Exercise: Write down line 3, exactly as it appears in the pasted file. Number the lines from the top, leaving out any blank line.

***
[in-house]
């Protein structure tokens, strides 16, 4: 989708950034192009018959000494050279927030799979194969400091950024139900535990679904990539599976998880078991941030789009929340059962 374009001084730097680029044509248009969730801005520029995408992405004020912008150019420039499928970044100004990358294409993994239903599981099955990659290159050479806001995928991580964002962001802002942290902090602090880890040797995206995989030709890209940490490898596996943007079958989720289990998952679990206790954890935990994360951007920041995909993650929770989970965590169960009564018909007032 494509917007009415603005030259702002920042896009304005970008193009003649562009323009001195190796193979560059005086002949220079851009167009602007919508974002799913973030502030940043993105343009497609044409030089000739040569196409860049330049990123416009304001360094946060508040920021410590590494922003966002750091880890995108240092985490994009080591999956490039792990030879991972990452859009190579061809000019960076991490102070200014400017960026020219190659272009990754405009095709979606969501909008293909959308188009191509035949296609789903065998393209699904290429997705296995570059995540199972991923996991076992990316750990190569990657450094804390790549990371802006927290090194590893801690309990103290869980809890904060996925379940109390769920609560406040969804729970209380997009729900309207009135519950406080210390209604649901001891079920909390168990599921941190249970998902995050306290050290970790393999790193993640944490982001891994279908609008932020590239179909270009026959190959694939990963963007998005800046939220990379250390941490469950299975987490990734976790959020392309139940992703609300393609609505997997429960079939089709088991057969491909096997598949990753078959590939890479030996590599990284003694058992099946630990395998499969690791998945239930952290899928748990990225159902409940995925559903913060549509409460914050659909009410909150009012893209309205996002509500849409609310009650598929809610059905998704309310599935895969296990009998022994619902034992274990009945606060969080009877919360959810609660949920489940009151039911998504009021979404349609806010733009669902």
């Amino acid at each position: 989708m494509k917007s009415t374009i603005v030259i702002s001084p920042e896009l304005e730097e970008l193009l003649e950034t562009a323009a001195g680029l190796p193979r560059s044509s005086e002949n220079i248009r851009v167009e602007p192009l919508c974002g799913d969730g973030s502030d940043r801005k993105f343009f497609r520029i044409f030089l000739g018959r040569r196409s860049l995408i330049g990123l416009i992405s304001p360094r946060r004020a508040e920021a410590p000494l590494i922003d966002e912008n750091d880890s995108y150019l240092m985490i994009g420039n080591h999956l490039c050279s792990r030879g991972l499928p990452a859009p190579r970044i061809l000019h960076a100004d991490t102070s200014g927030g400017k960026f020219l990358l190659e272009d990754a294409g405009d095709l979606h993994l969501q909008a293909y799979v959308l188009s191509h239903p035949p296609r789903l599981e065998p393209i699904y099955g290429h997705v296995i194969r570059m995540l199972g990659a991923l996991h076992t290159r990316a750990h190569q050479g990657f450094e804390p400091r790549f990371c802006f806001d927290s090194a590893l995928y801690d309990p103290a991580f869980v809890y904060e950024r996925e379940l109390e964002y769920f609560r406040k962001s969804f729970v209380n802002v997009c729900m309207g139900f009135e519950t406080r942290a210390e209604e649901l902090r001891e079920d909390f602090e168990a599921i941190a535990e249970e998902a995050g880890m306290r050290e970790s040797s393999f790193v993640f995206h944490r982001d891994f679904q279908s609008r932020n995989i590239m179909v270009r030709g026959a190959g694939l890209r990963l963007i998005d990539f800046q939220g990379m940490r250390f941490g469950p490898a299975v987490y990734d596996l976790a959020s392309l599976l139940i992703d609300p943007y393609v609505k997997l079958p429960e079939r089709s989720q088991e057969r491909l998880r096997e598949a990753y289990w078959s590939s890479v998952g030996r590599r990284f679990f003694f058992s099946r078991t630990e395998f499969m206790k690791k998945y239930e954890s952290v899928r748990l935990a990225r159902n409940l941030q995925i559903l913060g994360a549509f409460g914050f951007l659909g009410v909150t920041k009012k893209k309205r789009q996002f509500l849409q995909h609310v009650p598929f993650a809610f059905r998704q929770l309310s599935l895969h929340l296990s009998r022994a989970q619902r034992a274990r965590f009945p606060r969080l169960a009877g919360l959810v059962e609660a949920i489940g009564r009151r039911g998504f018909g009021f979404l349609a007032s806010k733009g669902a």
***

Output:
């Amino acid at each position: 989708m494509k917007s009415t374009i603005v030259i702002s001084p920042e896009l304005e730097e970008l193009l003649e950034t562009a323009a001195g680029l190796p193979r560059s044509s005086e002949n220079i248009r851009v167009e602007p192009l919508c974002g799913d969730g973030s502030d940043r801005k993105f343009f497609r520029i044409f030089l000739g018959r040569r196409s860049l995408i330049g990123l416009i992405s304001p360094r946060r004020a508040e920021a410590p000494l590494i922003d966002e912008n750091d880890s995108y150019l240092m985490i994009g420039n080591h999956l490039c050279s792990r030879g991972l499928p990452a859009p190579r970044i061809l000019h960076a100004d991490t102070s200014g927030g400017k960026f020219l990358l190659e272009d990754a294409g405009d095709l979606h993994l969501q909008a293909y799979v959308l188009s191509h239903p035949p296609r789903l599981e065998p393209i699904y099955g290429h997705v296995i194969r570059m995540l199972g990659a991923l996991h076992t290159r990316a750990h190569q050479g990657f450094e804390p400091r790549f990371c802006f806001d927290s090194a590893l995928y801690d309990p103290a991580f869980v809890y904060e950024r996925e379940l109390e964002y769920f609560r406040k962001s969804f729970v209380n802002v997009c729900m309207g139900f009135e519950t406080r942290a210390e209604e649901l902090r001891e079920d909390f602090e168990a599921i941190a535990e249970e998902a995050g880890m306290r050290e970790s040797s393999f790193v993640f995206h944490r982001d891994f679904q279908s609008r932020n995989i590239m179909v270009r030709g026959a190959g694939l890209r990963l963007i998005d990539f800046q939220g990379m940490r250390f941490g469950p490898a299975v987490y990734d596996l976790a959020s392309l599976l139940i992703d609300p943007y393609v609505k997997l079958p429960e079939r089709s989720q088991e057969r491909l998880r096997e598949a990753y289990w078959s590939s890479v998952g030996r590599r990284f679990f003694f058992s099946r078991t630990e395998f499969m206790k690791k998945y239930e954890s952290v899928r748990l935990a990225r159902n409940l941030q995925i559903l913060g994360a549509f409460g914050f951007l659909g009410v909150t920041k009012k893209k309205r789009q996002f509500l849409q995909h609310v009650p598929f993650a809610f059905r998704q929770l309310s599935l895969h929340l296990s009998r022994a989970q619902r034992a274990r965590f009945p606060r969080l169960a009877g919360l959810v059962e609660a949920i489940g009564r009151r039911g998504f018909g009021f979404l349609a007032s806010k733009g669902a």